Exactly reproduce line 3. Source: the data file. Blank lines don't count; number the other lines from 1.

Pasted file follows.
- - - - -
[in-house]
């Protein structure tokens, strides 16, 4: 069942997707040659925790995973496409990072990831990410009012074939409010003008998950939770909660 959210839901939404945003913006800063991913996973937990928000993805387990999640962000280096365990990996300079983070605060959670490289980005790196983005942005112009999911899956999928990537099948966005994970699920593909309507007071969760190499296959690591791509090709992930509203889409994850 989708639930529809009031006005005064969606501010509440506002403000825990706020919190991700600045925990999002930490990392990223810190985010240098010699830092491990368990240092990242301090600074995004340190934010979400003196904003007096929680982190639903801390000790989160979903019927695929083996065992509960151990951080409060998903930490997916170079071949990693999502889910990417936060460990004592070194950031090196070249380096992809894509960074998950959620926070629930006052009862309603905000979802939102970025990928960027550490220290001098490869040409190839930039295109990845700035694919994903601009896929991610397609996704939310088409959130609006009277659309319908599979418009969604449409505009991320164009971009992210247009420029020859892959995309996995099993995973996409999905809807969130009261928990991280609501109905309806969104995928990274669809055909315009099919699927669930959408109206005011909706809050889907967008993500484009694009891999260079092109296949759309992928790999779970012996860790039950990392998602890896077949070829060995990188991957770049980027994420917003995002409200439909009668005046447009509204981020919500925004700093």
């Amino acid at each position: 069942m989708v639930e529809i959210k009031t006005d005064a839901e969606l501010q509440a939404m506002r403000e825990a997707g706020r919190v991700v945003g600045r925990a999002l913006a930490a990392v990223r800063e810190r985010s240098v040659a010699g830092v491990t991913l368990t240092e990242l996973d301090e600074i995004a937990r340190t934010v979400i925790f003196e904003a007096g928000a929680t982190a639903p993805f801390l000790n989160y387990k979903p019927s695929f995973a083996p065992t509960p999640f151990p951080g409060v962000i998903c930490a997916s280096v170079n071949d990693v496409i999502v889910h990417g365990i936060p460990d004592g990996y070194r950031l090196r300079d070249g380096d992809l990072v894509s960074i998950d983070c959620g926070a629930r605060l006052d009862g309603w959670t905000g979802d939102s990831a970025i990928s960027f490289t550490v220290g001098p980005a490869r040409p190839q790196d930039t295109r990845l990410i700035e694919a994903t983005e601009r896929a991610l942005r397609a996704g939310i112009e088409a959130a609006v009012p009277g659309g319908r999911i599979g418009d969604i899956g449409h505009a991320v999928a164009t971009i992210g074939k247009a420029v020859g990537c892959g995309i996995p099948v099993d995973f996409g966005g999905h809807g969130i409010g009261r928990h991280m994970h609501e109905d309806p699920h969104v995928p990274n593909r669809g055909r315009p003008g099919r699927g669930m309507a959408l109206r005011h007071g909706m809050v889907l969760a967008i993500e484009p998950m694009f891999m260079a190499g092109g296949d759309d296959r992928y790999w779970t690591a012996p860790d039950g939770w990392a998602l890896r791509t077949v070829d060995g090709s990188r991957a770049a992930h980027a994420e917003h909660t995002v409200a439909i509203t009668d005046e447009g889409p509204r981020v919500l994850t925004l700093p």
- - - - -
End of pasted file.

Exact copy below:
């Amino acid at each position: 069942m989708v639930e529809i959210k009031t006005d005064a839901e969606l501010q509440a939404m506002r403000e825990a997707g706020r919190v991700v945003g600045r925990a999002l913006a930490a990392v990223r800063e810190r985010s240098v040659a010699g830092v491990t991913l368990t240092e990242l996973d301090e600074i995004a937990r340190t934010v979400i925790f003196e904003a007096g928000a929680t982190a639903p993805f801390l000790n989160y387990k979903p019927s695929f995973a083996p065992t509960p999640f151990p951080g409060v962000i998903c930490a997916s280096v170079n071949d990693v496409i999502v889910h990417g365990i936060p460990d004592g990996y070194r950031l090196r300079d070249g380096d992809l990072v894509s960074i998950d983070c959620g926070a629930r605060l006052d009862g309603w959670t905000g979802d939102s990831a970025i990928s960027f490289t550490v220290g001098p980005a490869r040409p190839q790196d930039t295109r990845l990410i700035e694919a994903t983005e601009r896929a991610l942005r397609a996704g939310i112009e088409a959130a609006v009012p009277g659309g319908r999911i599979g418009d969604i899956g449409h505009a991320v999928a164009t971009i992210g074939k247009a420029v020859g990537c892959g995309i996995p099948v099993d995973f996409g966005g999905h809807g969130i409010g009261r928990h991280m994970h609501e109905d309806p699920h969104v995928p990274n593909r669809g055909r315009p003008g099919r699927g669930m309507a959408l109206r005011h007071g909706m809050v889907l969760a967008i993500e484009p998950m694009f891999m260079a190499g092109g296949d759309d296959r992928y790999w779970t690591a012996p860790d039950g939770w990392a998602l890896r791509t077949v070829d060995g090709s990188r991957a770049a992930h980027a994420e917003h909660t995002v409200a439909i509203t009668d005046e447009g889409p509204r981020v919500l994850t925004l700093p």